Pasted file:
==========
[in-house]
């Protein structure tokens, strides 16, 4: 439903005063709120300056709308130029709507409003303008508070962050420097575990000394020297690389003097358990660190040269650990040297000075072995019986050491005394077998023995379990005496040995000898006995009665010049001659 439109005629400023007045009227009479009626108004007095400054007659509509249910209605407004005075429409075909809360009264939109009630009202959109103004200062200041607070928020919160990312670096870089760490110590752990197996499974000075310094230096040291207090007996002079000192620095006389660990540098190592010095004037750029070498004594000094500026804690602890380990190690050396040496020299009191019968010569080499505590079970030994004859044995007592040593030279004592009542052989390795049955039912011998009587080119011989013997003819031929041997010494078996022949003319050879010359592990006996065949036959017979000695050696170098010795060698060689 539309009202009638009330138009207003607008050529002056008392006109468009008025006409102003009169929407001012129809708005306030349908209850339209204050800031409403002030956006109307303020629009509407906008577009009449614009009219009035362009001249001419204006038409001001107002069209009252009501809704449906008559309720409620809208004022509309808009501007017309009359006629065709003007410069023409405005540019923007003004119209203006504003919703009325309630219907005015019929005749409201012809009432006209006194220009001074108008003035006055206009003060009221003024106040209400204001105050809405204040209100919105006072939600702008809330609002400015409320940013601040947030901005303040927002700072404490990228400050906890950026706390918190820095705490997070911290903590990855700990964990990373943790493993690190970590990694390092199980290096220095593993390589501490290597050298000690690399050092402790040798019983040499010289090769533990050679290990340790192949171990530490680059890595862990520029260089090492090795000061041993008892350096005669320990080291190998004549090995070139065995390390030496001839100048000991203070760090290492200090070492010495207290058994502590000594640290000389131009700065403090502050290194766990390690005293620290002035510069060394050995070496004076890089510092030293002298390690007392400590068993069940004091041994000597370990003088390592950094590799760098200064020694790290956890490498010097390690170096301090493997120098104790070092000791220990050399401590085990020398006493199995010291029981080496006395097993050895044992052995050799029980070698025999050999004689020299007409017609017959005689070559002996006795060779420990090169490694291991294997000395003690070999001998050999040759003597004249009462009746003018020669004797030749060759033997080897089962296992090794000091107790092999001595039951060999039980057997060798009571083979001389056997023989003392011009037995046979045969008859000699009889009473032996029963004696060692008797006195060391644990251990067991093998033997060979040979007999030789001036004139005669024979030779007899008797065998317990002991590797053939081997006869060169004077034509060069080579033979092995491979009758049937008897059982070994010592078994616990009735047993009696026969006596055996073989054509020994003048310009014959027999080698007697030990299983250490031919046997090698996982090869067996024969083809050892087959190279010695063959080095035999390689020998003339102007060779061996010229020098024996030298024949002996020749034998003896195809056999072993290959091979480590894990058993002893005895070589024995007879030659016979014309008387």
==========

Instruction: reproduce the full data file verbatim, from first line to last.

[in-house]
């Protein structure tokens, strides 16, 4: 439903005063709120300056709308130029709507409003303008508070962050420097575990000394020297690389003097358990660190040269650990040297000075072995019986050491005394077998023995379990005496040995000898006995009665010049001659 439109005629400023007045009227009479009626108004007095400054007659509509249910209605407004005075429409075909809360009264939109009630009202959109103004200062200041607070928020919160990312670096870089760490110590752990197996499974000075310094230096040291207090007996002079000192620095006389660990540098190592010095004037750029070498004594000094500026804690602890380990190690050396040496020299009191019968010569080499505590079970030994004859044995007592040593030279004592009542052989390795049955039912011998009587080119011989013997003819031929041997010494078996022949003319050879010359592990006996065949036959017979000695050696170098010795060698060689 539309009202009638009330138009207003607008050529002056008392006109468009008025006409102003009169929407001012129809708005306030349908209850339209204050800031409403002030956006109307303020629009509407906008577009009449614009009219009035362009001249001419204006038409001001107002069209009252009501809704449906008559309720409620809208004022509309808009501007017309009359006629065709003007410069023409405005540019923007003004119209203006504003919703009325309630219907005015019929005749409201012809009432006209006194220009001074108008003035006055206009003060009221003024106040209400204001105050809405204040209100919105006072939600702008809330609002400015409320940013601040947030901005303040927002700072404490990228400050906890950026706390918190820095705490997070911290903590990855700990964990990373943790493993690190970590990694390092199980290096220095593993390589501490290597050298000690690399050092402790040798019983040499010289090769533990050679290990340790192949171990530490680059890595862990520029260089090492090795000061041993008892350096005669320990080291190998004549090995070139065995390390030496001839100048000991203070760090290492200090070492010495207290058994502590000594640290000389131009700065403090502050290194766990390690005293620290002035510069060394050995070496004076890089510092030293002298390690007392400590068993069940004091041994000597370990003088390592950094590799760098200064020694790290956890490498010097390690170096301090493997120098104790070092000791220990050399401590085990020398006493199995010291029981080496006395097993050895044992052995050799029980070698025999050999004689020299007409017609017959005689070559002996006795060779420990090169490694291991294997000395003690070999001998050999040759003597004249009462009746003018020669004797030749060759033997080897089962296992090794000091107790092999001595039951060999039980057997060798009571083979001389056997023989003392011009037995046979045969008859000699009889009473032996029963004696060692008797006195060391644990251990067991093998033997060979040979007999030789001036004139005669024979030779007899008797065998317990002991590797053939081997006869060169004077034509060069080579033979092995491979009758049937008897059982070994010592078994616990009735047993009696026969006596055996073989054509020994003048310009014959027999080698007697030990299983250490031919046997090698996982090869067996024969083809050892087959190279010695063959080095035999390689020998003339102007060779061996010229020098024996030298024949002996020749034998003896195809056999072993290959091979480590894990058993002893005895070589024995007879030659016979014309008387």